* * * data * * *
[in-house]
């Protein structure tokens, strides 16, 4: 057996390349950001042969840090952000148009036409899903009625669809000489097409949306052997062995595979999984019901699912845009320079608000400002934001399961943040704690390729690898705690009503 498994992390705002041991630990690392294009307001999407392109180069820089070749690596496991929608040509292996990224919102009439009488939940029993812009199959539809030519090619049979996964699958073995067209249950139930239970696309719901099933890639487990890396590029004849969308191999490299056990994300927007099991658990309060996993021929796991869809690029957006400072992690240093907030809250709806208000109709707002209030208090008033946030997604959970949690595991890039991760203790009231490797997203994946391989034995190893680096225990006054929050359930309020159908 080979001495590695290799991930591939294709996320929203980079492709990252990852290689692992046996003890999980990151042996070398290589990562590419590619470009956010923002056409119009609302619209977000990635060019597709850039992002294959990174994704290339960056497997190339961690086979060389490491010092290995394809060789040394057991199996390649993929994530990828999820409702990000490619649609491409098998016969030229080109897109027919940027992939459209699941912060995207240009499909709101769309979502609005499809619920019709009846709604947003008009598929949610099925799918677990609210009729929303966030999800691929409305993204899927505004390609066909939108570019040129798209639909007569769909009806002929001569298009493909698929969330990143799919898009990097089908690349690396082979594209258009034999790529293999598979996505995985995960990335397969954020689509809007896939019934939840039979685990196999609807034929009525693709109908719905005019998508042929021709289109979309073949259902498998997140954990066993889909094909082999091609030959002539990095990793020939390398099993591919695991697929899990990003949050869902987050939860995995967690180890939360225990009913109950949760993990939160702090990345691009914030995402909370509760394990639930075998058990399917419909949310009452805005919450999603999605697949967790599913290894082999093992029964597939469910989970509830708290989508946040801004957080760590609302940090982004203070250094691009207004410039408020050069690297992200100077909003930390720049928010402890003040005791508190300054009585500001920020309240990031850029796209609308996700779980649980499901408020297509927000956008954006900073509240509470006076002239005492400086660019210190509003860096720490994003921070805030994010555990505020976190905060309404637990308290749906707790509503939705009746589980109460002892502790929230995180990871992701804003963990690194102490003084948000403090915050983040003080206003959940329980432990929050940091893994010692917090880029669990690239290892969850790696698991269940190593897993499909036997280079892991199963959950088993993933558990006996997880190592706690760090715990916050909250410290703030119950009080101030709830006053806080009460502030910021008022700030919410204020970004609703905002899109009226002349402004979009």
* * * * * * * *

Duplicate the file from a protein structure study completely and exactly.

[in-house]
């Protein structure tokens, strides 16, 4: 057996390349950001042969840090952000148009036409899903009625669809000489097409949306052997062995595979999984019901699912845009320079608000400002934001399961943040704690390729690898705690009503 498994992390705002041991630990690392294009307001999407392109180069820089070749690596496991929608040509292996990224919102009439009488939940029993812009199959539809030519090619049979996964699958073995067209249950139930239970696309719901099933890639487990890396590029004849969308191999490299056990994300927007099991658990309060996993021929796991869809690029957006400072992690240093907030809250709806208000109709707002209030208090008033946030997604959970949690595991890039991760203790009231490797997203994946391989034995190893680096225990006054929050359930309020159908 080979001495590695290799991930591939294709996320929203980079492709990252990852290689692992046996003890999980990151042996070398290589990562590419590619470009956010923002056409119009609302619209977000990635060019597709850039992002294959990174994704290339960056497997190339961690086979060389490491010092290995394809060789040394057991199996390649993929994530990828999820409702990000490619649609491409098998016969030229080109897109027919940027992939459209699941912060995207240009499909709101769309979502609005499809619920019709009846709604947003008009598929949610099925799918677990609210009729929303966030999800691929409305993204899927505004390609066909939108570019040129798209639909007569769909009806002929001569298009493909698929969330990143799919898009990097089908690349690396082979594209258009034999790529293999598979996505995985995960990335397969954020689509809007896939019934939840039979685990196999609807034929009525693709109908719905005019998508042929021709289109979309073949259902498998997140954990066993889909094909082999091609030959002539990095990793020939390398099993591919695991697929899990990003949050869902987050939860995995967690180890939360225990009913109950949760993990939160702090990345691009914030995402909370509760394990639930075998058990399917419909949310009452805005919450999603999605697949967790599913290894082999093992029964597939469910989970509830708290989508946040801004957080760590609302940090982004203070250094691009207004410039408020050069690297992200100077909003930390720049928010402890003040005791508190300054009585500001920020309240990031850029796209609308996700779980649980499901408020297509927000956008954006900073509240509470006076002239005492400086660019210190509003860096720490994003921070805030994010555990505020976190905060309404637990308290749906707790509503939705009746589980109460002892502790929230995180990871992701804003963990690194102490003084948000403090915050983040003080206003959940329980432990929050940091893994010692917090880029669990690239290892969850790696698991269940190593897993499909036997280079892991199963959950088993993933558990006996997880190592706690760090715990916050909250410290703030119950009080101030709830006053806080009460502030910021008022700030919410204020970004609703905002899109009226002349402004979009």